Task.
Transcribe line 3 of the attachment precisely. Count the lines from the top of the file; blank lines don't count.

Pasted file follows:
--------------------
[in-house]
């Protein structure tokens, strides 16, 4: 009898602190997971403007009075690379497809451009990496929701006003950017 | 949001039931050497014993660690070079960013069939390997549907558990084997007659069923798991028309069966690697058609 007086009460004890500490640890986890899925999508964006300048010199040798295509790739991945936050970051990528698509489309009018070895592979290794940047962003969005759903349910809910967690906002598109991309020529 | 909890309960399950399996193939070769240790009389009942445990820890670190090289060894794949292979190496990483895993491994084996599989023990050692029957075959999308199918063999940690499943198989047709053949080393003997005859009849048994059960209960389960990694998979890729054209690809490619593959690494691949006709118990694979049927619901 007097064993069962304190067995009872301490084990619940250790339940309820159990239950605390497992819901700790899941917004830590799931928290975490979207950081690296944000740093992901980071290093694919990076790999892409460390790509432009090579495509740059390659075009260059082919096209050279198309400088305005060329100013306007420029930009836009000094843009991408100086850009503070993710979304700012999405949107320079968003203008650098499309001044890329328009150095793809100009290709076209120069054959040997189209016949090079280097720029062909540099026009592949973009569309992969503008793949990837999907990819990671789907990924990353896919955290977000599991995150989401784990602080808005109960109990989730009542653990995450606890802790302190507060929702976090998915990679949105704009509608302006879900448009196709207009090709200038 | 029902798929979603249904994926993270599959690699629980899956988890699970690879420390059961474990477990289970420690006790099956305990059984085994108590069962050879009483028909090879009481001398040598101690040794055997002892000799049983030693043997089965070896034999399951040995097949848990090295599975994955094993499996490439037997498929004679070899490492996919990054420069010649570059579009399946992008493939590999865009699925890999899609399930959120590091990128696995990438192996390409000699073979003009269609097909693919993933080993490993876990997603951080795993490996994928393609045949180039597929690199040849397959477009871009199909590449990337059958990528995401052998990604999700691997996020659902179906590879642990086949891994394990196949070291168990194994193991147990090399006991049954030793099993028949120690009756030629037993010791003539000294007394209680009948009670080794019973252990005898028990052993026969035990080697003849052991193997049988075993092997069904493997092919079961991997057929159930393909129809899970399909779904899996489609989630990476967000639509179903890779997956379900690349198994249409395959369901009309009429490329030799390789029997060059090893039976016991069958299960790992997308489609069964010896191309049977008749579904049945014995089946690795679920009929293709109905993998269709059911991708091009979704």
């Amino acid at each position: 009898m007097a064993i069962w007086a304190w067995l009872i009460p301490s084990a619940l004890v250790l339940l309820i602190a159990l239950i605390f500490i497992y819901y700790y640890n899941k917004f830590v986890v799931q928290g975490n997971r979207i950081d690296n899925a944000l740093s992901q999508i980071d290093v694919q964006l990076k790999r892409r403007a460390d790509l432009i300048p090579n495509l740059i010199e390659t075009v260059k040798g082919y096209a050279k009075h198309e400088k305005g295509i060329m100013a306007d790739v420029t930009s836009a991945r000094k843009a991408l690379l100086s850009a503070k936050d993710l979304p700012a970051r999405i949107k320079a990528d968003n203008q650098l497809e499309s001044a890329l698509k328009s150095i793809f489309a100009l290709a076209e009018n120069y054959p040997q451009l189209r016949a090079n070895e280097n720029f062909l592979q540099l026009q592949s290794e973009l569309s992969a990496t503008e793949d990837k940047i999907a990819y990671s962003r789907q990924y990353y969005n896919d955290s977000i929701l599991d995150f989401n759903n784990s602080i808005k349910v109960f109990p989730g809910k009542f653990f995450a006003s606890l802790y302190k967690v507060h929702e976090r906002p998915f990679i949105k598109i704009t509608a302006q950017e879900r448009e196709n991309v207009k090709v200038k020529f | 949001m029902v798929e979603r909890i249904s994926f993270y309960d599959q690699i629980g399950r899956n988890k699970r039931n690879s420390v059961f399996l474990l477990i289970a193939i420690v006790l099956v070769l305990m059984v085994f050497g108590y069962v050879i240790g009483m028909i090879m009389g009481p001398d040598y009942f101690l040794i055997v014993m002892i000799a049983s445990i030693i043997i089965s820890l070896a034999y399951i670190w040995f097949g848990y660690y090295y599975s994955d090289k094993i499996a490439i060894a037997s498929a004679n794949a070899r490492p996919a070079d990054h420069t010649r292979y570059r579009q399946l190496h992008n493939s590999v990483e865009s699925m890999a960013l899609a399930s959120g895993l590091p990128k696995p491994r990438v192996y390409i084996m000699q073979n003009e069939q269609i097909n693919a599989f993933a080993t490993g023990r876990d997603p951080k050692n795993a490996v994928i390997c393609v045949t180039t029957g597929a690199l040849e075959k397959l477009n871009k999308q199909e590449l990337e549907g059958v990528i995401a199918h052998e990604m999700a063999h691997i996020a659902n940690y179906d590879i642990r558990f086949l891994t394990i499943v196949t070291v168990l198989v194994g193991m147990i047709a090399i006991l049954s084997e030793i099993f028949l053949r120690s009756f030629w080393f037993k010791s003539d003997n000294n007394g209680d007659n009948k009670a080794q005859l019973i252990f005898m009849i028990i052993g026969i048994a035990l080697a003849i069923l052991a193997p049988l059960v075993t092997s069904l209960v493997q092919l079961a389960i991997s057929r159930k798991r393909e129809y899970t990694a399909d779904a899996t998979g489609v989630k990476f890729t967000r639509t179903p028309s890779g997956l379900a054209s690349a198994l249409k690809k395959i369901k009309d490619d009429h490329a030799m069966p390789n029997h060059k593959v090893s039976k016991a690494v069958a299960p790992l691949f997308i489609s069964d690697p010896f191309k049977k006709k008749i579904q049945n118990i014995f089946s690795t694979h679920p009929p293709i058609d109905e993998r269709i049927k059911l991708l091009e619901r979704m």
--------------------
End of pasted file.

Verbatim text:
């Amino acid at each position: 009898m007097a064993i069962w007086a304190w067995l009872i009460p301490s084990a619940l004890v250790l339940l309820i602190a159990l239950i605390f500490i497992y819901y700790y640890n899941k917004f830590v986890v799931q928290g975490n997971r979207i950081d690296n899925a944000l740093s992901q999508i980071d290093v694919q964006l990076k790999r892409r403007a460390d790509l432009i300048p090579n495509l740059i010199e390659t075009v260059k040798g082919y096209a050279k009075h198309e400088k305005g295509i060329m100013a306007d790739v420029t930009s836009a991945r000094k843009a991408l690379l100086s850009a503070k936050d993710l979304p700012a970051r999405i949107k320079a990528d968003n203008q650098l497809e499309s001044a890329l698509k328009s150095i793809f489309a100009l290709a076209e009018n120069y054959p040997q451009l189209r016949a090079n070895e280097n720029f062909l592979q540099l026009q592949s290794e973009l569309s992969a990496t503008e793949d990837k940047i999907a990819y990671s962003r789907q990924y990353y969005n896919d955290s977000i929701l599991d995150f989401n759903n784990s602080i808005k349910v109960f109990p989730g809910k009542f653990f995450a006003s606890l802790y302190k967690v507060h929702e976090r906002p998915f990679i949105k598109i704009t509608a302006q950017e879900r448009e196709n991309v207009k090709v200038k020529f | 949001m029902v798929e979603r909890i249904s994926f993270y309960d599959q690699i629980g399950r899956n988890k699970r039931n690879s420390v059961f399996l474990l477990i289970a193939i420690v006790l099956v070769l305990m059984v085994f050497g108590y069962v050879i240790g009483m028909i090879m009389g009481p001398d040598y009942f101690l040794i055997v014993m002892i000799a049983s445990i030693i043997i089965s820890l070896a034999y399951i670190w040995f097949g848990y660690y090295y599975s994955d090289k094993i499996a490439i060894a037997s498929a004679n794949a070899r490492p996919a070079d990054h420069t010649r292979y570059r579009q399946l190496h992008n493939s590999v990483e865009s699925m890999a960013l899609a399930s959120g895993l590091p990128k696995p491994r990438v192996y390409i084996m000699q073979n003009e069939q269609i097909n693919a599989f993933a080993t490993g023990r876990d997603p951080k050692n795993a490996v994928i390997c393609v045949t180039t029957g597929a690199l040849e075959k397959l477009n871009k999308q199909e590449l990337e549907g059958v990528i995401a199918h052998e990604m999700a063999h691997i996020a659902n940690y179906d590879i642990r558990f086949l891994t394990i499943v196949t070291v168990l198989v194994g193991m147990i047709a090399i006991l049954s084997e030793i099993f028949l053949r120690s009756f030629w080393f037993k010791s003539d003997n000294n007394g209680d007659n009948k009670a080794q005859l019973i252990f005898m009849i028990i052993g026969i048994a035990l080697a003849i069923l052991a193997p049988l059960v075993t092997s069904l209960v493997q092919l079961a389960i991997s057929r159930k798991r393909e129809y899970t990694a399909d779904a899996t998979g489609v989630k990476f890729t967000r639509t179903p028309s890779g997956l379900a054209s690349a198994l249409k690809k395959i369901k009309d490619d009429h490329a030799m069966p390789n029997h060059k593959v090893s039976k016991a690494v069958a299960p790992l691949f997308i489609s069964d690697p010896f191309k049977k006709k008749i579904q049945n118990i014995f089946s690795t694979h679920p009929p293709i058609d109905e993998r269709i049927k059911l991708l091009e619901r979704m």